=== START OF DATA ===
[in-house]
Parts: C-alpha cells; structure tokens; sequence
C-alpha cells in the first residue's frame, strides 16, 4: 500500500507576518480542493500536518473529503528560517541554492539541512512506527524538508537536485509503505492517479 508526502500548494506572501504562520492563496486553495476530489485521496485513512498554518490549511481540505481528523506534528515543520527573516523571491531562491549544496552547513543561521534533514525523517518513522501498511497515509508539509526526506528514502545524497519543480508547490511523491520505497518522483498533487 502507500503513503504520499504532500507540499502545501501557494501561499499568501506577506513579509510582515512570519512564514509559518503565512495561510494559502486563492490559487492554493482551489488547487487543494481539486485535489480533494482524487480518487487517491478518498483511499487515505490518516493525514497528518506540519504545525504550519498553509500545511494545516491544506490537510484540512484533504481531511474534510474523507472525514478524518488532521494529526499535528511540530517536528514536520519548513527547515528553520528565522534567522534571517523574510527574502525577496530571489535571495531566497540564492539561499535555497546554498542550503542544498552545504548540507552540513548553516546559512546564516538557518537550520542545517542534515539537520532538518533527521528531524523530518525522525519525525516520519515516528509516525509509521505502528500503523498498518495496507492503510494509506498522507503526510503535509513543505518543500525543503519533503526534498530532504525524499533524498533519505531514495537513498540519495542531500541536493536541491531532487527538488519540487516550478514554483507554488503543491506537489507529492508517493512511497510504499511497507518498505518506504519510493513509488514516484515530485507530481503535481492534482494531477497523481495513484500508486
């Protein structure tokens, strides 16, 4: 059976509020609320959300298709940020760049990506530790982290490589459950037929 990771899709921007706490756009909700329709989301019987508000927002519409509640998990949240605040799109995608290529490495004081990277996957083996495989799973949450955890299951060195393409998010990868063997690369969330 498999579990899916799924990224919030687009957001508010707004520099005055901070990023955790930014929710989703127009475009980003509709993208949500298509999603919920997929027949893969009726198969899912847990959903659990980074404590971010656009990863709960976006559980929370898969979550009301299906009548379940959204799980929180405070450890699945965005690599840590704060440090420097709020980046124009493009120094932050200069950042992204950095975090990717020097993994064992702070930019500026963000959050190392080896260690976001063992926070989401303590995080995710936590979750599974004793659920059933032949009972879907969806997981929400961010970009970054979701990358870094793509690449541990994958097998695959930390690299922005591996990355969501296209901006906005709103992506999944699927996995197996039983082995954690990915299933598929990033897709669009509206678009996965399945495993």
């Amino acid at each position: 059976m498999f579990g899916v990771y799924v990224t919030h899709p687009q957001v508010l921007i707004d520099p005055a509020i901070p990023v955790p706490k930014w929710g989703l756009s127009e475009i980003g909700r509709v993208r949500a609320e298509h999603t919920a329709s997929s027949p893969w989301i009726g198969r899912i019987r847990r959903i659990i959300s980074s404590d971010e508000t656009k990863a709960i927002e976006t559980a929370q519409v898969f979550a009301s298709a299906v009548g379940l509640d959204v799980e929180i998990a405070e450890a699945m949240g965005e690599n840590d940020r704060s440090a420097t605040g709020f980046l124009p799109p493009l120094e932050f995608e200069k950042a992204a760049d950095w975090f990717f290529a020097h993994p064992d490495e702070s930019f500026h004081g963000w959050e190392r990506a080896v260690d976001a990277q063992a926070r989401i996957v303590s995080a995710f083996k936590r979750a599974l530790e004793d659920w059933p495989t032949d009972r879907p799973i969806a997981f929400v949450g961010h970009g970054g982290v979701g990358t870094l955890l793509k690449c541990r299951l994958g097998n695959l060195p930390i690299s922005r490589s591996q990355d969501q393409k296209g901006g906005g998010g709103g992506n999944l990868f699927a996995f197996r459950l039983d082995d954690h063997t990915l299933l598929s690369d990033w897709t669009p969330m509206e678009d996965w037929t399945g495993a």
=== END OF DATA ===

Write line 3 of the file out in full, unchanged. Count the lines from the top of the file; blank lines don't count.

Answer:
C-alpha cells in the first residue's frame, strides 16, 4: 500500500507576518480542493500536518473529503528560517541554492539541512512506527524538508537536485509503505492517479 508526502500548494506572501504562520492563496486553495476530489485521496485513512498554518490549511481540505481528523506534528515543520527573516523571491531562491549544496552547513543561521534533514525523517518513522501498511497515509508539509526526506528514502545524497519543480508547490511523491520505497518522483498533487 502507500503513503504520499504532500507540499502545501501557494501561499499568501506577506513579509510582515512570519512564514509559518503565512495561510494559502486563492490559487492554493482551489488547487487543494481539486485535489480533494482524487480518487487517491478518498483511499487515505490518516493525514497528518506540519504545525504550519498553509500545511494545516491544506490537510484540512484533504481531511474534510474523507472525514478524518488532521494529526499535528511540530517536528514536520519548513527547515528553520528565522534567522534571517523574510527574502525577496530571489535571495531566497540564492539561499535555497546554498542550503542544498552545504548540507552540513548553516546559512546564516538557518537550520542545517542534515539537520532538518533527521528531524523530518525522525519525525516520519515516528509516525509509521505502528500503523498498518495496507492503510494509506498522507503526510503535509513543505518543500525543503519533503526534498530532504525524499533524498533519505531514495537513498540519495542531500541536493536541491531532487527538488519540487516550478514554483507554488503543491506537489507529492508517493512511497510504499511497507518498505518506504519510493513509488514516484515530485507530481503535481492534482494531477497523481495513484500508486